Friday, July 29, 2016

A Dead Man in Athens: Review

A Dead Man in Athens by Michael Pearce is set in Greece during 1912. The country is on the brink of war and there is much unrest--tension between the Greeks and the Ottoman Empire; tension between the older Greeks who have seen enough of war and the young, eager Greek men who want to prepare for war and want to use the new aircraft, the French BlĂ©riot machines, to help in the impending hostilities; and tensions surrounding the exiled former Sultan who is living in Salonica. 

When the ex-Sultan's beloved cat is poisoned, he believes that it was just a trial-run for an attempt on himself and creates quite a fuss. The British Consulate, as a more neutral party in the area, offers to bring in a detective to investigate the matter discreetly and send for Inspector Seymour of Scotland Yard. The Yard man who is well-known for his skill as a detective as well as his command of several languages has investigated several odd crimes in various far-flung areas of the world. But this is the first time he's been asked to investigate the death of a cat. Then the ex-Sultan begins having intense stomach cramps and it looks like he may have been right about the true target. But what about the death of a British man who was involved with the new aircraft? Does that connect somehow to the poisonings in the Sultan's household? Seymour will have to find out.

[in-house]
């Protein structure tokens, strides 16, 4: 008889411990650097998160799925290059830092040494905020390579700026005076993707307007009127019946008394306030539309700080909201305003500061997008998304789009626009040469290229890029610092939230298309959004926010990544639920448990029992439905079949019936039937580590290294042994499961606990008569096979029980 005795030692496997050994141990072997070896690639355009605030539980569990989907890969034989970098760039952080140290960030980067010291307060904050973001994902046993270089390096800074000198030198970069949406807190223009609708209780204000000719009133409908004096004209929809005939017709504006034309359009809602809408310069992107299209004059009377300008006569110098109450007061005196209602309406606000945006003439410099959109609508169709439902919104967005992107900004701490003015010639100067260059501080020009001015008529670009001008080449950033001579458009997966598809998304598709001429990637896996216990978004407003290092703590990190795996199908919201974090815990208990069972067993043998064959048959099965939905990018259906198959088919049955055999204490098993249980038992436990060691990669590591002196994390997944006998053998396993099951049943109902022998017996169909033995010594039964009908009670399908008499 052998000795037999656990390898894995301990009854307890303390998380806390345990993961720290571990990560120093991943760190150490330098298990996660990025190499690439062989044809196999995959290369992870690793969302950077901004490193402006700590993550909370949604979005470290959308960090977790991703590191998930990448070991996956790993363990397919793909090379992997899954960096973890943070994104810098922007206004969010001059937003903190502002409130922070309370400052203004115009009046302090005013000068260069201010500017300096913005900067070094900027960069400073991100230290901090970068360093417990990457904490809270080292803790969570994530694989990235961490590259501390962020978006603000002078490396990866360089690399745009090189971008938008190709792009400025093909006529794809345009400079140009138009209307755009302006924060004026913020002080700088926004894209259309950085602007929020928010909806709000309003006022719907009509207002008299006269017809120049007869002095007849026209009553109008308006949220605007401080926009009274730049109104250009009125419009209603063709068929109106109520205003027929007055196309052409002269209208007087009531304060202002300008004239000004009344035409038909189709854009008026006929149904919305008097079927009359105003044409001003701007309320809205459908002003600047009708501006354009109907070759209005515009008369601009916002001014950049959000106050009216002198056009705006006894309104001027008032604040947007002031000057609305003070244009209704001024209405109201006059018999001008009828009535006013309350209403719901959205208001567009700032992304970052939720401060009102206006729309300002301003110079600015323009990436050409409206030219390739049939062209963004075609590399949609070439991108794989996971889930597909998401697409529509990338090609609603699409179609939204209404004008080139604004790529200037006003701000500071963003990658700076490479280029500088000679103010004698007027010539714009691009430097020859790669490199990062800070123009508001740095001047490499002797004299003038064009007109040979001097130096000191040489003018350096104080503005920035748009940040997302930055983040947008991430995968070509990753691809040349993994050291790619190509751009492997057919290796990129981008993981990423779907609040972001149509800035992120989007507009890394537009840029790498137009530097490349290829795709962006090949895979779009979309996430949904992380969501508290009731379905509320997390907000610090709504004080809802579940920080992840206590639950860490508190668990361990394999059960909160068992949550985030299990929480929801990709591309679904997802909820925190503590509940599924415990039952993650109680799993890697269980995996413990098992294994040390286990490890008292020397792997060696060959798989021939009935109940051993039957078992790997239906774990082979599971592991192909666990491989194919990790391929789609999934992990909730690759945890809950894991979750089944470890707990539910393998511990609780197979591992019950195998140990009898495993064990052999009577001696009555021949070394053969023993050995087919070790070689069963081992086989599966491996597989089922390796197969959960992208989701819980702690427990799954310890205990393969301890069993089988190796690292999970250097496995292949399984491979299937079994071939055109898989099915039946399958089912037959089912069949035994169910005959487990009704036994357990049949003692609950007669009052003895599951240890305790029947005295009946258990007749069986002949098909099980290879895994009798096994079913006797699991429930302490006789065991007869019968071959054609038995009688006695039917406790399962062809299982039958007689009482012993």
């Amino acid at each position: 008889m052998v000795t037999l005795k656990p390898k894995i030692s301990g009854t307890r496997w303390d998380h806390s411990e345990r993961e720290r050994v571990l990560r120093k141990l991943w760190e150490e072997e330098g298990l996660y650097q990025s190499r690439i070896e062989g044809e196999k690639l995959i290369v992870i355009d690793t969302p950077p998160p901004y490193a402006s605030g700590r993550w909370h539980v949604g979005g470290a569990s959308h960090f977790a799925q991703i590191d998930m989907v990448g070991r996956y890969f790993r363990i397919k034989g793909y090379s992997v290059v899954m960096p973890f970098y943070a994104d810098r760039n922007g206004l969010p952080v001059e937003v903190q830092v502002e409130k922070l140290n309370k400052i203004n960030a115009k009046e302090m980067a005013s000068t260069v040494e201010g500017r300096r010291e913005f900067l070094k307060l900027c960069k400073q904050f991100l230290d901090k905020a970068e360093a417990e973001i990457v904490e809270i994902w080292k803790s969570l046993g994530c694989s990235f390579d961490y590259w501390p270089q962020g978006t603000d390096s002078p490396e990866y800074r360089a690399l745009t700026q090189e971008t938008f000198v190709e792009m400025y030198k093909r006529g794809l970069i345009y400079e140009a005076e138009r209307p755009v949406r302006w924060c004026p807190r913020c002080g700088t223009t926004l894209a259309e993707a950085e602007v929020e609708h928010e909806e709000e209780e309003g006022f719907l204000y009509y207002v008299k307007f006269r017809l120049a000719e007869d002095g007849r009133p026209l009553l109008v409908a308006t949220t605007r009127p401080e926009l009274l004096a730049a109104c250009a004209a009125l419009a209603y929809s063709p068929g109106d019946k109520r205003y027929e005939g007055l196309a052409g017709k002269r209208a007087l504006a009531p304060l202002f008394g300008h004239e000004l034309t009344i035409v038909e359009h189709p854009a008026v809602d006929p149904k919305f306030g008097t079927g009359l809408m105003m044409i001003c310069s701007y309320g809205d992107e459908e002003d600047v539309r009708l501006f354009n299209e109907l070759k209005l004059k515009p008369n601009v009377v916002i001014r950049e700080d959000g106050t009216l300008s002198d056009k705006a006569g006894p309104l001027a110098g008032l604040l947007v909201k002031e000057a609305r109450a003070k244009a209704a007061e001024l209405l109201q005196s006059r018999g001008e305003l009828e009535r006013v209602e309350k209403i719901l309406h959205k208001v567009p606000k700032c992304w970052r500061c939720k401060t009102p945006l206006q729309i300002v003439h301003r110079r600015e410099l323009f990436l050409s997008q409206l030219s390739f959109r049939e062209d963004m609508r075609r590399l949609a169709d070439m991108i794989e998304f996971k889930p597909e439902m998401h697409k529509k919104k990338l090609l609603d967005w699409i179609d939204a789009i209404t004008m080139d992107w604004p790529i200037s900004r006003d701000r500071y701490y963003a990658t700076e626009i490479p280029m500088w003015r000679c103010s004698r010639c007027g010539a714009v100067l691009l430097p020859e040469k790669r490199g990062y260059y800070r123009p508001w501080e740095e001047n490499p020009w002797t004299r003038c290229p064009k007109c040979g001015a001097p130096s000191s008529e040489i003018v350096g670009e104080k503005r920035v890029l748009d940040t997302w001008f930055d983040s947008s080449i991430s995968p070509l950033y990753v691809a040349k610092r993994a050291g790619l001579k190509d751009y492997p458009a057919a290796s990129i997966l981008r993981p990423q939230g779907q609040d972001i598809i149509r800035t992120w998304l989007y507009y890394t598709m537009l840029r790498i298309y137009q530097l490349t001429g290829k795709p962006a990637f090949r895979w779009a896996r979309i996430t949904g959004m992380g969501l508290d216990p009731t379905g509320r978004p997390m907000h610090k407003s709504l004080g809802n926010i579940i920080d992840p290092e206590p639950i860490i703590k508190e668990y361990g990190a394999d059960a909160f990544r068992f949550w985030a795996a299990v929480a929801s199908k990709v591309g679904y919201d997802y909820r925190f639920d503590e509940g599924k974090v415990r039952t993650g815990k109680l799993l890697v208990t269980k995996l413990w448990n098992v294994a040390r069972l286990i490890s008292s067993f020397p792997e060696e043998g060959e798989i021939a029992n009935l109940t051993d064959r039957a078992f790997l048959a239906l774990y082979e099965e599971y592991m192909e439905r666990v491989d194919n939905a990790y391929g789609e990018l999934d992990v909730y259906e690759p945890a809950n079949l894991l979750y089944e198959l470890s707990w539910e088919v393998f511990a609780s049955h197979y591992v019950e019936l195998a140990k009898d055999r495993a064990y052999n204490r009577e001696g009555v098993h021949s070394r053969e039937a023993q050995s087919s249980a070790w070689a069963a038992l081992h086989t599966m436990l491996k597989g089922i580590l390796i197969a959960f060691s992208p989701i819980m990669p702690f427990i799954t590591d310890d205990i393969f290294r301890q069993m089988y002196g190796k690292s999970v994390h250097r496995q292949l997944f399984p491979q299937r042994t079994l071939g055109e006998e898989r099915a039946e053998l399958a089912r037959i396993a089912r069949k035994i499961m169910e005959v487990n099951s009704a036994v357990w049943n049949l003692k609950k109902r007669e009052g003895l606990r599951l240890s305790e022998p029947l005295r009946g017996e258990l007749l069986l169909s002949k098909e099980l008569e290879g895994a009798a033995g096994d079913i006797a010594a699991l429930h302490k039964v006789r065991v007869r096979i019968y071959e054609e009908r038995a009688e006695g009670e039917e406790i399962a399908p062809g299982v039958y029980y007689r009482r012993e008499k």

Once again Pearce does an excellent job evoking the time and place for his historical mystery. His descriptions are brief but the reader has a definite understanding of the tensions building in this area of the world just prior to the First World War. We are also given a nice peek at a harem--both the general operations and the machinations at work amongst the inmates. He tends to  devote a great deal of time to dialogue and tangible clues aren't exactly thick on the ground but he does sprinkle enough hints throughout the conversation that one can (and I did) identify the culprit.  

I did find the poisoning of the cat to be interesting. Apparently (it hasn't been entirely clarified), the poison was in the milk. But the cat smelled it and rejected the milk until it was fed candies with marzipan which somehow dulled the sense of smell to the extent that it later drank the milk. Was this a two-part plan? Was the marzipan fed to the cat on purpose and, if so, was the poison really in the chocolates? I found myself more intrigued by the cat's death than the attempt on the ex-Sultan and the death of the British man.....Another solid entry in the historical series. ★★★ 

1 comment:

fredamans said...

I don't know if this is for me, especially if the cat dying held more interest than anything else.